Drivers coming into the city from the East Bay have been pushing the peak of rush hour earlier and earlier according to the Metropolitan Transportation Commission. CBS 5 reports that for years the busiest time to cross the bridge was between 7 a.m. and 8 a.m. on weekdays. Well, not anymore.

The most traffic-heavy hour on the Bay Bridge now starts bright and grossly early at 5 a.m. That's right, the number of people commuting into the city super early — perhaps, ironically, in an attempt to beat the morning rush — has grown so high that you're actually worse off trying to drive west before the sun comes up.

MTC spokesperson John Goodwin told the channel that his agency has seen a 50 percent increase in the number of cars driving across the bridge into San Francisco between 5 and 6 a.m. — and that he can't figure out why. “And that is pretty amazing,” he observed.

Other Bay Area bridges are moving in this direction as well, although things don't get quite as bad so early. Highest traffic times at the other bridges are reportedly between 6 a.m. and 7 a.m.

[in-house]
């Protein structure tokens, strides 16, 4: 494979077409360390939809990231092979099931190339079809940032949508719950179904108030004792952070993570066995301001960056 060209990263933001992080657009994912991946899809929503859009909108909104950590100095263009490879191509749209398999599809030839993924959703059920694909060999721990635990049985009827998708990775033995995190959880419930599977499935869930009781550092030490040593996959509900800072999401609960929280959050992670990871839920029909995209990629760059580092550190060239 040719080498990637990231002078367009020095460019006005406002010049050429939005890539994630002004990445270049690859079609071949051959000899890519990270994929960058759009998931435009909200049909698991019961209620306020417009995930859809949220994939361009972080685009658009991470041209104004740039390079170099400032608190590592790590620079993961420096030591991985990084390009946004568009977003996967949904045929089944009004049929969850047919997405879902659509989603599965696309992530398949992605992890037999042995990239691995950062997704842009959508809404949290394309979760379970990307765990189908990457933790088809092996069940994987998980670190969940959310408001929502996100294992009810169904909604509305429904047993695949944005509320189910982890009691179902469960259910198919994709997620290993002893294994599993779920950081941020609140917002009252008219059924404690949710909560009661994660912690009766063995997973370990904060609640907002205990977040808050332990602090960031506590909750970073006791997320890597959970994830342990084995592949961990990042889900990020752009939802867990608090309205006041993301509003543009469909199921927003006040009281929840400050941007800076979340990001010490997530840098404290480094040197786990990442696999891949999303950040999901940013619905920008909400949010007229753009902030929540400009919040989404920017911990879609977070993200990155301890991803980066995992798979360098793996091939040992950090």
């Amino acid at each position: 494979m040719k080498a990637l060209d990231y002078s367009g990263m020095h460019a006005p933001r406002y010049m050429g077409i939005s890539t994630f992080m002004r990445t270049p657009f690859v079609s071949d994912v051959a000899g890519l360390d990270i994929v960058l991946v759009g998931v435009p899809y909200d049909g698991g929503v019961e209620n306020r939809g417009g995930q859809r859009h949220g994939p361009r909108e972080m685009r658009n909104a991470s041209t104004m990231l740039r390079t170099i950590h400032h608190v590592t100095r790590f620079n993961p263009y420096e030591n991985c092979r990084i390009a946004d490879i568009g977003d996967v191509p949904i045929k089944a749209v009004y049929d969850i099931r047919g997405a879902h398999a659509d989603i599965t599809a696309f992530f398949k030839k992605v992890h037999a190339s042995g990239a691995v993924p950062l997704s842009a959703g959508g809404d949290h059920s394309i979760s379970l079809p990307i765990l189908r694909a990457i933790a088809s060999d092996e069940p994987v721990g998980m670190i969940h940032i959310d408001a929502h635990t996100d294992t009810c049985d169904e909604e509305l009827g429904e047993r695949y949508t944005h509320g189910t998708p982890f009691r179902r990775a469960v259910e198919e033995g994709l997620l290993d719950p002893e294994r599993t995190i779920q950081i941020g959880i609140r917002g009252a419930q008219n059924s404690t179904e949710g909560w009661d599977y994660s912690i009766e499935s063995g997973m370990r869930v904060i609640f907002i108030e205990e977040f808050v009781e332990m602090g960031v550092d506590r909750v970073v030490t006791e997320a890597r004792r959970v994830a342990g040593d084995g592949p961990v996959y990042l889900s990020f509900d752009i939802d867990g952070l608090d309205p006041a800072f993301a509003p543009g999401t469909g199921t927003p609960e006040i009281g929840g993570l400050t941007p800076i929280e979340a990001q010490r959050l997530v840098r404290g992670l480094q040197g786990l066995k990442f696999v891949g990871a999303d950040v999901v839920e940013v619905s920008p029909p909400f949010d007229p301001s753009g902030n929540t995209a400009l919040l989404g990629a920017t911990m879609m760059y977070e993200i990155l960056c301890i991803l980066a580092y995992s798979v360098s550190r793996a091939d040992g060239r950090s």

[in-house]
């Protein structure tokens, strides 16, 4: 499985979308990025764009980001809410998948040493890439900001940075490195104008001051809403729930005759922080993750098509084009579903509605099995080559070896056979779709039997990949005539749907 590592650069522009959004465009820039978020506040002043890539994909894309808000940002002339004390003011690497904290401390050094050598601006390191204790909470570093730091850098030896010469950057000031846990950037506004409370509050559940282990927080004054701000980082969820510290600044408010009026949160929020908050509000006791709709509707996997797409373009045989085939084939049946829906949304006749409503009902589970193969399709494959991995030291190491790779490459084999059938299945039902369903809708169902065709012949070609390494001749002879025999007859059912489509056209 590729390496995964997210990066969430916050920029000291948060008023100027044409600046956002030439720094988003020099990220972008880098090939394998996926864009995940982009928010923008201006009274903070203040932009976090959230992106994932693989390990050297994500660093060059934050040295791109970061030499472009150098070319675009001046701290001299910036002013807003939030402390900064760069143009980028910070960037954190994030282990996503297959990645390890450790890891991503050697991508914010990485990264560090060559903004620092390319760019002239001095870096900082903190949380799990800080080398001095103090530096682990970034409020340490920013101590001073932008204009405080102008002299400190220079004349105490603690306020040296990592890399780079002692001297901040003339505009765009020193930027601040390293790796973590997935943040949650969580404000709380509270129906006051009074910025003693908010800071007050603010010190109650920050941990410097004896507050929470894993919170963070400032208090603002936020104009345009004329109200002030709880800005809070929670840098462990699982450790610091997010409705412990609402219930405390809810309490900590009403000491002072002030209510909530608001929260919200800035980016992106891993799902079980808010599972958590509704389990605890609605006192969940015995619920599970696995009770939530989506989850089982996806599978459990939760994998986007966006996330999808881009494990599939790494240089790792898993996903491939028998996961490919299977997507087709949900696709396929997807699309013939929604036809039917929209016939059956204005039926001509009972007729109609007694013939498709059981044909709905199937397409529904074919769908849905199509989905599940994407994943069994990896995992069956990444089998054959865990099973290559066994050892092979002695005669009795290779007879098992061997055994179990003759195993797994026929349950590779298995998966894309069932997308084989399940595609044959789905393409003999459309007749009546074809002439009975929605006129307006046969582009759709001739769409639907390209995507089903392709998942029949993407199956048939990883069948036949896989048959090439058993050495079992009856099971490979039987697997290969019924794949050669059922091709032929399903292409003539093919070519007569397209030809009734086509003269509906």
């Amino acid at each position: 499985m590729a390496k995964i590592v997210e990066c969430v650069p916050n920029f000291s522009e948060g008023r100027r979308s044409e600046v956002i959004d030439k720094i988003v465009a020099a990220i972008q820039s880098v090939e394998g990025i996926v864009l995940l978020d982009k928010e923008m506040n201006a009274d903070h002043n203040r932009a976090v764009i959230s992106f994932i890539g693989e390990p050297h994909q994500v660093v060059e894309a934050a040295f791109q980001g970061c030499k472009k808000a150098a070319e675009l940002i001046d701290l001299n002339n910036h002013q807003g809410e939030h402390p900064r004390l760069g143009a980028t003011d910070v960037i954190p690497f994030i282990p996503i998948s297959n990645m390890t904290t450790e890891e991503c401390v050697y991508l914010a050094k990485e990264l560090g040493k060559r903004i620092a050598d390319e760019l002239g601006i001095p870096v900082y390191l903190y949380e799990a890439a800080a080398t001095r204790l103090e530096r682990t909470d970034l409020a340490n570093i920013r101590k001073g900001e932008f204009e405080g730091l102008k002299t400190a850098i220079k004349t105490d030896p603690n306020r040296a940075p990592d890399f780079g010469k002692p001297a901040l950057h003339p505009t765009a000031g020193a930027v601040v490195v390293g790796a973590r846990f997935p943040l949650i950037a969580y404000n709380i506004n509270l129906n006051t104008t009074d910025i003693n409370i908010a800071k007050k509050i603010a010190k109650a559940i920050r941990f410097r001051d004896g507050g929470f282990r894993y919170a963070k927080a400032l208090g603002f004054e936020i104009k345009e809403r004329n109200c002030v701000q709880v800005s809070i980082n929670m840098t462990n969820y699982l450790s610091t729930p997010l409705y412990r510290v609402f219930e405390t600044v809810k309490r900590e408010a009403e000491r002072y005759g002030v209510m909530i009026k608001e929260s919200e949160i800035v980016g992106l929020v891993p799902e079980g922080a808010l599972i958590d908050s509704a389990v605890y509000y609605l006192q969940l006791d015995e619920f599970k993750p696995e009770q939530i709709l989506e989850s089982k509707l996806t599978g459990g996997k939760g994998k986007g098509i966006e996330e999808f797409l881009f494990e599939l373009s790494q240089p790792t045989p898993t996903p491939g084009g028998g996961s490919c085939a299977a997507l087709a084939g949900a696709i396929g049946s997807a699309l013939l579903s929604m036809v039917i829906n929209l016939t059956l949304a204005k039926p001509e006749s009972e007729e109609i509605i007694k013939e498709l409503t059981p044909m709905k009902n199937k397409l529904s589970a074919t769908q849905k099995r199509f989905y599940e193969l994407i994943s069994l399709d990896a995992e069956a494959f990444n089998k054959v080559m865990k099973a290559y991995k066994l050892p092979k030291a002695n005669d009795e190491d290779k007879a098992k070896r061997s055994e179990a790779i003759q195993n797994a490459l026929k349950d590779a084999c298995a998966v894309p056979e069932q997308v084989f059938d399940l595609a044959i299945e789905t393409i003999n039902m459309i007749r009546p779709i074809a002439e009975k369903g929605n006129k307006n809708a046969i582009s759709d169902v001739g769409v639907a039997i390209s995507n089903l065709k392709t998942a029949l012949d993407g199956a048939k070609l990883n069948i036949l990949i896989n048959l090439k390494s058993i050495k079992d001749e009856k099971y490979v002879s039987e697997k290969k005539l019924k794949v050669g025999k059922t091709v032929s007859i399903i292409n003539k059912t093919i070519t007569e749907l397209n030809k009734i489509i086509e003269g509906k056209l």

This news follows the announcement of $40 million worth of projects designed by the MTC with the goal of reducing Bay Bridge traffic. Those efforts include increased enforcement of HOV lanes, as well as the purchase of double-decker buses. "We have a real proposal to use real money to help people on that very congested corridor," MTC's director of legislation and public affairs Randy Rentschler told The Mercury News last month.

Perhaps he should try spending some of that money to convince commuters to sleep in just a little bit later?

Related: Golden Gate Bridge Lane Changes Start Today, Will Impact Commute